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JEFFERSON CITY, Mo. – Missouri voters will head to the polls in nine weeks to decide if marijuana should be legal to buy, use and grow for anyone 21 and older. 

Under state law, lawmakers are required to hold a forum after the secretary of state certifies a ballot question but before voters get to decide. Besides legalizing marijuana, the initiative petition on the November ballot will also ask if previous non-violent offenses should be erased. One judge who spoke at the meeting Tuesday is hesitant about recreational marijuana. 

“The worry is that whatever the person might have been addicted to when he or she came into the judicial system and winds up on drug court later, what they will do is they will just transfer their use from methamphetamines and fentanyl to marijuana for the duration of the time they are supervised,” said Wright County Circuit Judge Craig Carter.”

Carter was one of a handful that testified at Tuesday’s Joint Committee on Legislative Research meeting. Others that spoke were in favor of referendum, saying it would help the free up state’s judicial system. 

“The single most important thing Amendment three does is it’s going to stop the great majority of the 20,0000 plus arrests that happen every year in the state of Missouri,” said attorney Dan Viet. “It places a tremendous burden on our courts, on our law enforcement, on our prosecutors, on our jails, on the probation officers. Resources which are wasted.”

Voters will decide if the Show-Me State should join 19 other states in legalizing marijuana. Last month, Gov. Mike Parson criticized the ballot question. 

“I think that thing is a disaster,” Gov. Mike Parson said in August while at an event in Kansas City. 

The governor bashing the constitutional amendment that is estimated to bring $40 million to the state in revenue and roughly $14 million for local governments. The question will ask voters, “Do you want to amend the Missouri Constitution to: 

  • Remove state prohibitions on purchasing, possession, consuming, using, delivering, manufacturing, and selling marijuana for personal use for adults over the age of 21
  • Require a registration card for personal cultivation with prescribed limits
  • Allow persons with certain marijuana-related non-violent offenses to petition for release from incarceration or parole and probation and have records expunged
  • Establish a lottery selection process to award licenses and certificates
  • Issue equally distributed licenses to each congressional district
  • Impose a six percent tax on the retail price of marijuana to benefit various programs

John Payne is the campaign manager for Legal Missouri 22. He said in an interview last month the campaign collected 400,000 signatures to put the question on the ballot. Secretary of State Jay Ashcroft’s office certified 215,000 of the signatures. If approved by voters, it would amend the state’s constitution, similar to medical marijuana and Medicaid expansion.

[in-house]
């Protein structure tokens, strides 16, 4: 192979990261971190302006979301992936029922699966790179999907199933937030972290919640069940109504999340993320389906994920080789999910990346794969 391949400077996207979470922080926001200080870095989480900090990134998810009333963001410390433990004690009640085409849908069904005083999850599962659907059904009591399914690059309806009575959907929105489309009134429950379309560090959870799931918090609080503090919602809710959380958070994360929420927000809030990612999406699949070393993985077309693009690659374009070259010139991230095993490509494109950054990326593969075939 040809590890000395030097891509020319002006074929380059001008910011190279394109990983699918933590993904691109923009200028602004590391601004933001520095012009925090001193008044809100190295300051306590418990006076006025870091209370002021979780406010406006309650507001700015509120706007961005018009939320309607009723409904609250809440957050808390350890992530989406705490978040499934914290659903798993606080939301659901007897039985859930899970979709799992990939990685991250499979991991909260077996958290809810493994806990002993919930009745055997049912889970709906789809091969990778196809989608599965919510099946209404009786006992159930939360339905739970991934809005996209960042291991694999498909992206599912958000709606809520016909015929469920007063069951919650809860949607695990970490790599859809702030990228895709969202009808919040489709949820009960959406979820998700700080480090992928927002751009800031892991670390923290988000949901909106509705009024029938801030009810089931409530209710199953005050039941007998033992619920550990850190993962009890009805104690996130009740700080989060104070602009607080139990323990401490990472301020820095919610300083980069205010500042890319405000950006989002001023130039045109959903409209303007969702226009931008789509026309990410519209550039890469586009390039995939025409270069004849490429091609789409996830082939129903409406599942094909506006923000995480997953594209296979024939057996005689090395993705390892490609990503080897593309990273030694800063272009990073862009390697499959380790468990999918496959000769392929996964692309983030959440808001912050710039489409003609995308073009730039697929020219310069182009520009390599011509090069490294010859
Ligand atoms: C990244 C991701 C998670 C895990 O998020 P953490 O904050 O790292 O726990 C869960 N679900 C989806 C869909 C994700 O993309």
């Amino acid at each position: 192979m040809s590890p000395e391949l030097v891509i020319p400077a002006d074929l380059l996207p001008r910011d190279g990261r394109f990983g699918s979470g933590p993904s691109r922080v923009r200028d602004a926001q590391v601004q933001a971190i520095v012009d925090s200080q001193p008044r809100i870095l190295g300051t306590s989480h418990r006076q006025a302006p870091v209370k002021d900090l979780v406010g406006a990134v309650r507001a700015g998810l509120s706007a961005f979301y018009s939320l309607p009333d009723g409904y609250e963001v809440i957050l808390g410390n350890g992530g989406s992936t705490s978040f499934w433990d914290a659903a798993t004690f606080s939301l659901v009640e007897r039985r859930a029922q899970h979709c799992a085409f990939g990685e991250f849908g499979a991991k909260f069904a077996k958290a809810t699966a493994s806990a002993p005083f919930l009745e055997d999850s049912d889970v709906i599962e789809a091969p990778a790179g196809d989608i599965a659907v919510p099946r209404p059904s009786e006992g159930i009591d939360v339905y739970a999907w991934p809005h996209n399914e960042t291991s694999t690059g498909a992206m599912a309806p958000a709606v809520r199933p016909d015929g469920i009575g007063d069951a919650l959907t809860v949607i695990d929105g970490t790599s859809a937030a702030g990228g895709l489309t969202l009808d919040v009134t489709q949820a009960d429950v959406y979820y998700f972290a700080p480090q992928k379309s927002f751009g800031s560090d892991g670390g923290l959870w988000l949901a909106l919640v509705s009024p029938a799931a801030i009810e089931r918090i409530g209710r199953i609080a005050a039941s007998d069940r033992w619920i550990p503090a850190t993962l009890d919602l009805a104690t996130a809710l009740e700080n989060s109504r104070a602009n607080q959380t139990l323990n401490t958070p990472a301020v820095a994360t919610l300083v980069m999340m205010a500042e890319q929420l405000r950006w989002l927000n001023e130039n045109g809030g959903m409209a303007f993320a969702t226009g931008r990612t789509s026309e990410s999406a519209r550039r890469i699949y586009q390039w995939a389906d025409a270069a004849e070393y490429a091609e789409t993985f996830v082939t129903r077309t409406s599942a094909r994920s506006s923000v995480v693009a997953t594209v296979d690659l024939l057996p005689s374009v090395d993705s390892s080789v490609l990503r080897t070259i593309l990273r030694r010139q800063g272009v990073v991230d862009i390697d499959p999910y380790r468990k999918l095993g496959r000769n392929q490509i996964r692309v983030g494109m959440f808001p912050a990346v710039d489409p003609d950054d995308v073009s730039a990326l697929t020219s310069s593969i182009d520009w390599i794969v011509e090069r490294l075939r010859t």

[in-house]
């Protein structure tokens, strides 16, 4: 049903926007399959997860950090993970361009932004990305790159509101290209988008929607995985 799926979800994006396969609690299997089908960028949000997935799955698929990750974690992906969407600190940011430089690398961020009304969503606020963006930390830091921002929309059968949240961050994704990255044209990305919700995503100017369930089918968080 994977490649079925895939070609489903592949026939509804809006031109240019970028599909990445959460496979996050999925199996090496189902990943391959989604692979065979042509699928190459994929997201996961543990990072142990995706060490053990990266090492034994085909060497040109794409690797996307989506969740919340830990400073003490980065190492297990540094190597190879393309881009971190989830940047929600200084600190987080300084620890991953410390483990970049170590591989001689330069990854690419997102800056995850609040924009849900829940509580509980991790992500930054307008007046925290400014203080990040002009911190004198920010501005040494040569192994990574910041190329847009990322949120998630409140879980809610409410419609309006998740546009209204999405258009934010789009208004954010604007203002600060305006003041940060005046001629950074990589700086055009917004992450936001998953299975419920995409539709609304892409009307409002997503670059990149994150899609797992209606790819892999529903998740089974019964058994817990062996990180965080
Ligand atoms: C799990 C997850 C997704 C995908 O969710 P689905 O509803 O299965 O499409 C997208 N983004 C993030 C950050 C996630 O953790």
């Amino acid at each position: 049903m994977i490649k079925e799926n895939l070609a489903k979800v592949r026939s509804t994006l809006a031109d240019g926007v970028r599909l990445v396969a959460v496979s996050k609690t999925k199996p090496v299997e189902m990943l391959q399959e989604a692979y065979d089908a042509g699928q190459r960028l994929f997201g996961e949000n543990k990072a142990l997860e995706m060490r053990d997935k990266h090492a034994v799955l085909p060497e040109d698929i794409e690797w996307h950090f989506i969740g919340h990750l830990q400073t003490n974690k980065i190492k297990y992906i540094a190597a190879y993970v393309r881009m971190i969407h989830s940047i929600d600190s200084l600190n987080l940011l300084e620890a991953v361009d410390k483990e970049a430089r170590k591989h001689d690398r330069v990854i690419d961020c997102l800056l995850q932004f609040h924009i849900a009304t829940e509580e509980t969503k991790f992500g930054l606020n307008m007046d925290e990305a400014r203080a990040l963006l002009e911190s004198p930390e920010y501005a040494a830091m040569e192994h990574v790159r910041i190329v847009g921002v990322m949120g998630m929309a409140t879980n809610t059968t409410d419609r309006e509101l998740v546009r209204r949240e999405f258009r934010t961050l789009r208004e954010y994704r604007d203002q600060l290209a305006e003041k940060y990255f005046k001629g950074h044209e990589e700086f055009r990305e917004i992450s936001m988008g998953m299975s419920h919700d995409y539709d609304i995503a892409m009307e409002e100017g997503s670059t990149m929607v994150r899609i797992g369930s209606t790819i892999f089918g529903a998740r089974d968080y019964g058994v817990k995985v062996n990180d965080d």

The referendum would allow those 21 and older to possess up to three ounces of marijuana and have up to six flowering plants, six clones, and six seedlings. It also would expunge non-violent offenses. 

Payne said the vast majority of people who have a non-violent offense are getting simple possession citations or arrests for possession of fewer than 35 grams. It allows Missourians 21 and older to possess up to three ounces at a time would be the second highest possession limit in the country, but Gov. Parson thinks otherwise. He said the referendum is not a “good way to do business.”

Retired attorney Steve Faber told the committee the expungement provision is an important piece of the amendment because he knows of many Missourians who have minor marijuana offenses who can’t get jobs. 

“The number of families that have been negatively impacted and then you get out of prison. You’ve got this on your record and you can’t get a job that is going to feed your family,” Faber said. “To me, that is one of the most important parts of this initiative.”

The governor said he believes there are too many lawyers involved in this initiative petition. Payne said the total amendment is 39 pages, the first 15 are about medical marijuana since the petition extends how long a patient’s medical marijuana card is good for one year to three. 

A spokeswoman for Parson said Tuesday the governor does “not plan to expand the call for a special session to include legalizing marijuana.” A group of bipartisan lawmakers asked Parson to allow them a chance consider legislation that would legalize cannabis in a “free market fashion.”

With no maximum limit when it comes to licenses to sell marijuana, Payne said Missouri will have per capita, one of the largest numbers of licenses in the country. He said there is a minimum of 144 new licenses under the referendum. 

Back in 2018, Missouri voters approved medical marijuana through a constitutional amendment. The election is on November 8. 

Here’s the link to the full version of the constitutional amendment to legalize recreational marijuana: